At one time I used to go to my work through passages made through the fortification walls, and across a drawbridge over a deep moat, and was surprised at the length of the passages and wished them shorter. They are now used as roads to take the goats out of the town into the country. It was quite amusing to emerge down some very, rough steps, into a large space where donkeys were always waiting to be harnessed to little flat no-sided carts, one of which invariably started to bray and set off the whole set.
The other day I went to call at a beautiful old fort, and was given tea out of doors on the rocks, overlooking one of the harbours, and sat on grass – a fact worth mentioning, as there is not a great deal here, though the wild flowers are lovely. We spent a very entertaining time watching the little launches, locally called Puffers, dash across from landing-stage to landing-stage, while being Saturday there were many charming little sailing boats scudding along, with here and there a big ship, all no the exquisite blue-green water.
At present I am sitting in a garden under orange trees, just beginning to bloom, under which are arum lilies also in bloom, while figs, apricots and almond trees take up the rest of the space. You would have loved the violets, and the flower sellers’ baskets now are the most exquisite still life flower groups one could find the natives have an extraordinarily happy talent in the grouping of colours in these, though not so successful in placing colours in a garden.
It is so lovely out here this afternoon, and when the bees hum I immediately picture the Hut and its surroundings. What makes it more Forestry than ever is the sound of a distant clucking hen.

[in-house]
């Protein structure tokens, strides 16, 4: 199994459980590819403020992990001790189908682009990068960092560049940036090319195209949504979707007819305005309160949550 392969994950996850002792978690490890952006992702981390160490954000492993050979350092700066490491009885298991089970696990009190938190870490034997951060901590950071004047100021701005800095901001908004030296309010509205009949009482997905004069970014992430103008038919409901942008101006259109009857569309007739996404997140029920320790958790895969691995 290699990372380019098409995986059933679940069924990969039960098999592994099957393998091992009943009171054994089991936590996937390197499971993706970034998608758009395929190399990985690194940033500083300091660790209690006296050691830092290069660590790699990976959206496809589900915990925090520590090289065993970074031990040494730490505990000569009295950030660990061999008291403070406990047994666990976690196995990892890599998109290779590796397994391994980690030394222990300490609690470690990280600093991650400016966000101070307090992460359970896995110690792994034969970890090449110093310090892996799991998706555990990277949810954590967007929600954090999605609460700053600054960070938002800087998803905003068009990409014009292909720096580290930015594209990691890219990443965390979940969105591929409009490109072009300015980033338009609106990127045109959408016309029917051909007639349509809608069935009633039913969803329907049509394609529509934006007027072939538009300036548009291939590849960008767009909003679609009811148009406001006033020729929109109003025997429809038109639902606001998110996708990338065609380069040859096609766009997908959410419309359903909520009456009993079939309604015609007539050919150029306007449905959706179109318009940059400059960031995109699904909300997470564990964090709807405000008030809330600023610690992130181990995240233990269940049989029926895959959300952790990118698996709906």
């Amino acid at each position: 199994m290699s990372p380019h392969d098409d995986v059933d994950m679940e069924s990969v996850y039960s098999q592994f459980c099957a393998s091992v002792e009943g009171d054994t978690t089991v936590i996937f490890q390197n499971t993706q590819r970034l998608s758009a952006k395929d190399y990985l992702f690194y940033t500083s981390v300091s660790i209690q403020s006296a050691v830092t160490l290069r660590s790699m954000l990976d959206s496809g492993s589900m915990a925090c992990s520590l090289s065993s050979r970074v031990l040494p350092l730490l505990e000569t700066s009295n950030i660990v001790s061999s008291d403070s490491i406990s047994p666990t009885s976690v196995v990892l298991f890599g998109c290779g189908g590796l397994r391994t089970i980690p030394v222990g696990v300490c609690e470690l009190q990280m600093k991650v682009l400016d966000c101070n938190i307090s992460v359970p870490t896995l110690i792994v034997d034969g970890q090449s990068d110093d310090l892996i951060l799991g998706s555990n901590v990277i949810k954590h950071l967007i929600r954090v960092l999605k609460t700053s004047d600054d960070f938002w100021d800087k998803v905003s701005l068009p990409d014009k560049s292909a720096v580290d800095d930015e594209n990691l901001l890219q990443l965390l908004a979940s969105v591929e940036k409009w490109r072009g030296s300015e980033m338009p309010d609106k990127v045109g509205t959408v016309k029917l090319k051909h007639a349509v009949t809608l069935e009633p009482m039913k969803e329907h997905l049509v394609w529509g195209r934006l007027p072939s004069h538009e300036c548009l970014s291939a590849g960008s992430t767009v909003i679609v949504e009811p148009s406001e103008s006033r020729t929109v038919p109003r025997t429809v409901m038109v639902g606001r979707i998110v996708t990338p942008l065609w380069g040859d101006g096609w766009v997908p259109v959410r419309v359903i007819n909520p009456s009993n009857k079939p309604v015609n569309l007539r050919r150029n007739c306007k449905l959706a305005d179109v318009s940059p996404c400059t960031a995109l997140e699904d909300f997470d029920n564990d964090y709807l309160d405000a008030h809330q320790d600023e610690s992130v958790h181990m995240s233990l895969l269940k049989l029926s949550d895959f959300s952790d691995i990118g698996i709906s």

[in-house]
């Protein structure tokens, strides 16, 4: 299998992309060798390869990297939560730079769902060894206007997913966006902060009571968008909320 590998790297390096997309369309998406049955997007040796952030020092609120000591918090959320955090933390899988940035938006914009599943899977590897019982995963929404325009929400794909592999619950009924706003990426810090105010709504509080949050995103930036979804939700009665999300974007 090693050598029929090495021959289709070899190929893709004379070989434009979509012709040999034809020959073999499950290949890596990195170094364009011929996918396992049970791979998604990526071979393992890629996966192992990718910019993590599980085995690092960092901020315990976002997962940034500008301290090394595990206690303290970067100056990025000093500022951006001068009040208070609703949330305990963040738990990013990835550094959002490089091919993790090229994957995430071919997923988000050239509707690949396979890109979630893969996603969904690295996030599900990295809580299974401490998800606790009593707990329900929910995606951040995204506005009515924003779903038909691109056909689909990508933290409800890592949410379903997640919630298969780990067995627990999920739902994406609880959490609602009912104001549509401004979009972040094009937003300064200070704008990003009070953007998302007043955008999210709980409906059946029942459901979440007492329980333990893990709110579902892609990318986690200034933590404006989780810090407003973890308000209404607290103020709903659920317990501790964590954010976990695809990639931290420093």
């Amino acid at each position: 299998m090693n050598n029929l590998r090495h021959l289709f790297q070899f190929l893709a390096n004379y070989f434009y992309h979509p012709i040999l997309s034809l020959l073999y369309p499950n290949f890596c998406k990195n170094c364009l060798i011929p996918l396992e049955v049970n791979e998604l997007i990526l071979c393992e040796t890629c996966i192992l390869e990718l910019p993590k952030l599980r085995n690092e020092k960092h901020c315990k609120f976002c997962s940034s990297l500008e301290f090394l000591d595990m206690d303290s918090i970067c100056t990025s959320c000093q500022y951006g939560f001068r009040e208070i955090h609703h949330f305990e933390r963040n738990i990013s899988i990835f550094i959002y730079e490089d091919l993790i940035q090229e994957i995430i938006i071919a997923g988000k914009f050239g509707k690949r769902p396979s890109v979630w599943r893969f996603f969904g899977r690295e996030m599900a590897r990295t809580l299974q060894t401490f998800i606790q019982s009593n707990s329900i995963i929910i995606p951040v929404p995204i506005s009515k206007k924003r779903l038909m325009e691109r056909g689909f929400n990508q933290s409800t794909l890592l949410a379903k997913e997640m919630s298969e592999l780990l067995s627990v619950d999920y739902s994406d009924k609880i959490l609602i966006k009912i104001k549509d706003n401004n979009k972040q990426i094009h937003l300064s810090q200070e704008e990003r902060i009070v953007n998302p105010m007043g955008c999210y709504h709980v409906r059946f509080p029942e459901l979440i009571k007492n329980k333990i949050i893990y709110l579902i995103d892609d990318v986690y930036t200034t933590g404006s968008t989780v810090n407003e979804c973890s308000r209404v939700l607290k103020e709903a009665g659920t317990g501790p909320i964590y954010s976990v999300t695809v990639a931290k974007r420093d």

If you think this letter worth putting in the Magazine please do, but it has had to be rather stiffly written on account of Censor rules, and also because I promised not to write for the Public Press before leaving home, and though the Magazine can hardly he called the Public Press, still it is as well not to transgress. I have written to Miss Douglas to give an account of my routine, and If there were any Items in it you thought suitable to add to the above I don’t suppose it would matter. How I wish I could say more: but it’s no use running the risk of having the whole letter destroyed.
The work is fascinating, not so much from the actual cooking point of view, but from the organisation point, and how to circumvent the appalling red tape, and as they have asked me to organise two more kitchens, and train the helpers to a certain extent, I feel that it has been worth while coming out here, and the experience is invaluable.
The present acting Red Cross Head is Mrs. Radcliffe, whose husband, Colonel Radcliff, is on the staff here, and they live at the Palace, and when I had to see her the other night she remarked on my shoulder badges, and asked whereabouts, in Wilts my Detachment Home was, so I said Salisbury, whereupon she remarked, “Oh, that’s where the Godolphin School is that Lord Methuen is always talking about: do you know it?”
The Palace is a beautiful building, and it was most interesting seeing at least some of it. I intend trying to see the State Rooms, which are open to the public, which contain some very interesting things.
With very kindest remembrances to all.